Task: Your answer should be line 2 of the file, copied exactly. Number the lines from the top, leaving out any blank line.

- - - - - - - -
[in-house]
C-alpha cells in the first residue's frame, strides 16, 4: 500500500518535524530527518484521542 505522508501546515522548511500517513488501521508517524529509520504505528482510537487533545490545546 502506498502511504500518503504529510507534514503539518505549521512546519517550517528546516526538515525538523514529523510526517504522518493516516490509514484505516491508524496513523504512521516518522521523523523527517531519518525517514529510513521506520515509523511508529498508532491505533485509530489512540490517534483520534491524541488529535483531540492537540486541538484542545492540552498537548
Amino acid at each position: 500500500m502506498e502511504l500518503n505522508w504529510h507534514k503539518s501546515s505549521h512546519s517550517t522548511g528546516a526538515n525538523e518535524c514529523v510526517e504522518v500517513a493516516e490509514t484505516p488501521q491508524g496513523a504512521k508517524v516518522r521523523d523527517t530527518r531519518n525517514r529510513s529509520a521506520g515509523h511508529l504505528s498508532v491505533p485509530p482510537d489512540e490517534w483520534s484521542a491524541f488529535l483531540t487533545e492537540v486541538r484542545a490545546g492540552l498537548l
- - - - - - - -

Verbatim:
C-alpha cells in the first residue's frame, strides 16, 4: 500500500518535524530527518484521542 505522508501546515522548511500517513488501521508517524529509520504505528482510537487533545490545546 502506498502511504500518503504529510507534514503539518505549521512546519517550517528546516526538515525538523514529523510526517504522518493516516490509514484505516491508524496513523504512521516518522521523523523527517531519518525517514529510513521506520515509523511508529498508532491505533485509530489512540490517534483520534491524541488529535483531540492537540486541538484542545492540552498537548